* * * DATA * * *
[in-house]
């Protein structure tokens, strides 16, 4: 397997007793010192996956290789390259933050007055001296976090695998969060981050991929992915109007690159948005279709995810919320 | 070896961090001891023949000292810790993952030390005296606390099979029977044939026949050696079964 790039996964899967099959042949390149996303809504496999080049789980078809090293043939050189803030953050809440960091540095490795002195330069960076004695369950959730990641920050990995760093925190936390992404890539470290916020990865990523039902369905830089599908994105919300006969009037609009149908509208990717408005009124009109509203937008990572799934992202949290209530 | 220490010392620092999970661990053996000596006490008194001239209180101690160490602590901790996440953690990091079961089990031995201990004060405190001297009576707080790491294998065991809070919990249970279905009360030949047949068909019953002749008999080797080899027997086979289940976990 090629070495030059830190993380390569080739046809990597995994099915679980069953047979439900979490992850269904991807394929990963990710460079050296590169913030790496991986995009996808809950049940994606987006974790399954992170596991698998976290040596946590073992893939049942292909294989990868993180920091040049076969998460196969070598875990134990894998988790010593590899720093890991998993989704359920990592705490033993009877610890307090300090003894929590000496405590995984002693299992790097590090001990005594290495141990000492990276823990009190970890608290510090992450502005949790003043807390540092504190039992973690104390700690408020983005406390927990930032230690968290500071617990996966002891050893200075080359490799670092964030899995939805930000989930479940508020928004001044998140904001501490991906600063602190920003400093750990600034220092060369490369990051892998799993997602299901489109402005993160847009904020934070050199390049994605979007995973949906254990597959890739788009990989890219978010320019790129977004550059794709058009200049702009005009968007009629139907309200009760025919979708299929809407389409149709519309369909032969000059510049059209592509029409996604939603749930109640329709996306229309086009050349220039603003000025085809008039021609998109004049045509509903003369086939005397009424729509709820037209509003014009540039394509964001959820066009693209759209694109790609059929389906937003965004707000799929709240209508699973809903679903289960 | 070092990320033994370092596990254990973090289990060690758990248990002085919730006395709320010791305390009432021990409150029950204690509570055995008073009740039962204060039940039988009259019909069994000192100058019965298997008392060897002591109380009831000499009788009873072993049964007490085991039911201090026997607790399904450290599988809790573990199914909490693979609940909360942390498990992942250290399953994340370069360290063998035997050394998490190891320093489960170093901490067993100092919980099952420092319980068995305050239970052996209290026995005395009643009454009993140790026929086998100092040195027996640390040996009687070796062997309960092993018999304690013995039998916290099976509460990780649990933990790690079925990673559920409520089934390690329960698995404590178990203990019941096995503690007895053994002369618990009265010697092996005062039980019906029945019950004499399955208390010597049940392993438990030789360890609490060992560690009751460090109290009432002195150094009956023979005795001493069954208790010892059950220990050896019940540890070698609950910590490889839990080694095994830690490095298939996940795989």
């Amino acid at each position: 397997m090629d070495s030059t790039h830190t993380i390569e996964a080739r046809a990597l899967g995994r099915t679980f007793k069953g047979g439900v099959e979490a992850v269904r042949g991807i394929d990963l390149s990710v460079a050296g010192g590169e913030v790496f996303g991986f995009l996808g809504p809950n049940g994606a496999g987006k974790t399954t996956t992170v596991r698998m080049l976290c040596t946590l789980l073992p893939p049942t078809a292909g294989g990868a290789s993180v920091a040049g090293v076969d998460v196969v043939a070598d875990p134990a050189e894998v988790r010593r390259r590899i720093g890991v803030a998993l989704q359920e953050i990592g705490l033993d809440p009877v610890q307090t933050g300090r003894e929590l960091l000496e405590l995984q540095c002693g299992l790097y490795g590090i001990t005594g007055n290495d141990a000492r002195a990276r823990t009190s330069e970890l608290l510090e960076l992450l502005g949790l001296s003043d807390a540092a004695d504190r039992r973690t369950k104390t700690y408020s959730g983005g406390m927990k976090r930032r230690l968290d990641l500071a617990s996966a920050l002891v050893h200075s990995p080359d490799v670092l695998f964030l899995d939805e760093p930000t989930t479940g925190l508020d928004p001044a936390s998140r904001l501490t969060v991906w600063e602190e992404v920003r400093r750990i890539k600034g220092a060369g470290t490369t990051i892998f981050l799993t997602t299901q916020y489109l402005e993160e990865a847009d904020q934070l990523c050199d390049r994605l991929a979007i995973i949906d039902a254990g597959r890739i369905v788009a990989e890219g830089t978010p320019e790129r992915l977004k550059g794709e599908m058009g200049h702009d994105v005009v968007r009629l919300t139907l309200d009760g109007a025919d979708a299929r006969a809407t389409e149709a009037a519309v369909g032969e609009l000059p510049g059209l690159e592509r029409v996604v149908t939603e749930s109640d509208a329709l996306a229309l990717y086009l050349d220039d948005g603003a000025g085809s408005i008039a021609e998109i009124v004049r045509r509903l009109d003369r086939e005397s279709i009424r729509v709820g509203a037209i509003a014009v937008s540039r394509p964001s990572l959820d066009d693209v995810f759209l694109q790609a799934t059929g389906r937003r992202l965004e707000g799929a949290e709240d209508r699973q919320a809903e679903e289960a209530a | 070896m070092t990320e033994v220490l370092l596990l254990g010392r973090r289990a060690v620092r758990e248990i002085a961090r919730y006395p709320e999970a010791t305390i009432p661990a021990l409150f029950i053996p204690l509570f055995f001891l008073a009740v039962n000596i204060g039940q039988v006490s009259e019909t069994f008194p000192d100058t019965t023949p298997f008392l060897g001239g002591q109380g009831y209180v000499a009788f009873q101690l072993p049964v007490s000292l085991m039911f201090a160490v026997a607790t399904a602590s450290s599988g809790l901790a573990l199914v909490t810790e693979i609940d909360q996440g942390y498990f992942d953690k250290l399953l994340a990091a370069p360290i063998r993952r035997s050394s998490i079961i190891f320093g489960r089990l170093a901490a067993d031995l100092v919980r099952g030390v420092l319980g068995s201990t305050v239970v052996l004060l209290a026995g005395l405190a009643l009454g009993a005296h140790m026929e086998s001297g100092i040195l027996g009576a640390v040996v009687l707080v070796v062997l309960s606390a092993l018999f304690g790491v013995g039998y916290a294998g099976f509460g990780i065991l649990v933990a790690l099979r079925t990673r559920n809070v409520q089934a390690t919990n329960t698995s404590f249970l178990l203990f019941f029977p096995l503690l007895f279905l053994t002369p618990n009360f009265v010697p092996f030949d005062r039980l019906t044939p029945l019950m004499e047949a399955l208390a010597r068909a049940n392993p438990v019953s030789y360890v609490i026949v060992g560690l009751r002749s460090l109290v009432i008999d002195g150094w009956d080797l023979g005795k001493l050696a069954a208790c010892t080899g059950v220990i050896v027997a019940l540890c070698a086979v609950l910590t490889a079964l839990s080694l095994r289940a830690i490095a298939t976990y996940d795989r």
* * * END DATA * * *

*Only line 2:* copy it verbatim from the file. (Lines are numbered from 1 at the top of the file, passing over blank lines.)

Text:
């Protein structure tokens, strides 16, 4: 397997007793010192996956290789390259933050007055001296976090695998969060981050991929992915109007690159948005279709995810919320 | 070896961090001891023949000292810790993952030390005296606390099979029977044939026949050696079964 790039996964899967099959042949390149996303809504496999080049789980078809090293043939050189803030953050809440960091540095490795002195330069960076004695369950959730990641920050990995760093925190936390992404890539470290916020990865990523039902369905830089599908994105919300006969009037609009149908509208990717408005009124009109509203937008990572799934992202949290209530 | 220490010392620092999970661990053996000596006490008194001239209180101690160490602590901790996440953690990091079961089990031995201990004060405190001297009576707080790491294998065991809070919990249970279905009360030949047949068909019953002749008999080797080899027997086979289940976990 090629070495030059830190993380390569080739046809990597995994099915679980069953047979439900979490992850269904991807394929990963990710460079050296590169913030790496991986995009996808809950049940994606987006974790399954992170596991698998976290040596946590073992893939049942292909294989990868993180920091040049076969998460196969070598875990134990894998988790010593590899720093890991998993989704359920990592705490033993009877610890307090300090003894929590000496405590995984002693299992790097590090001990005594290495141990000492990276823990009190970890608290510090992450502005949790003043807390540092504190039992973690104390700690408020983005406390927990930032230690968290500071617990996966002891050893200075080359490799670092964030899995939805930000989930479940508020928004001044998140904001501490991906600063602190920003400093750990600034220092060369490369990051892998799993997602299901489109402005993160847009904020934070050199390049994605979007995973949906254990597959890739788009990989890219978010320019790129977004550059794709058009200049702009005009968007009629139907309200009760025919979708299929809407389409149709519309369909032969000059510049059209592509029409996604939603749930109640329709996306229309086009050349220039603003000025085809008039021609998109004049045509509903003369086939005397009424729509709820037209509003014009540039394509964001959820066009693209759209694109790609059929389906937003965004707000799929709240209508699973809903679903289960 | 070092990320033994370092596990254990973090289990060690758990248990002085919730006395709320010791305390009432021990409150029950204690509570055995008073009740039962204060039940039988009259019909069994000192100058019965298997008392060897002591109380009831000499009788009873072993049964007490085991039911201090026997607790399904450290599988809790573990199914909490693979609940909360942390498990992942250290399953994340370069360290063998035997050394998490190891320093489960170093901490067993100092919980099952420092319980068995305050239970052996209290026995005395009643009454009993140790026929086998100092040195027996640390040996009687070796062997309960092993018999304690013995039998916290099976509460990780649990933990790690079925990673559920409520089934390690329960698995404590178990203990019941096995503690007895053994002369618990009265010697092996005062039980019906029945019950004499399955208390010597049940392993438990030789360890609490060992560690009751460090109290009432002195150094009956023979005795001493069954208790010892059950220990050896019940540890070698609950910590490889839990080694095994830690490095298939996940795989």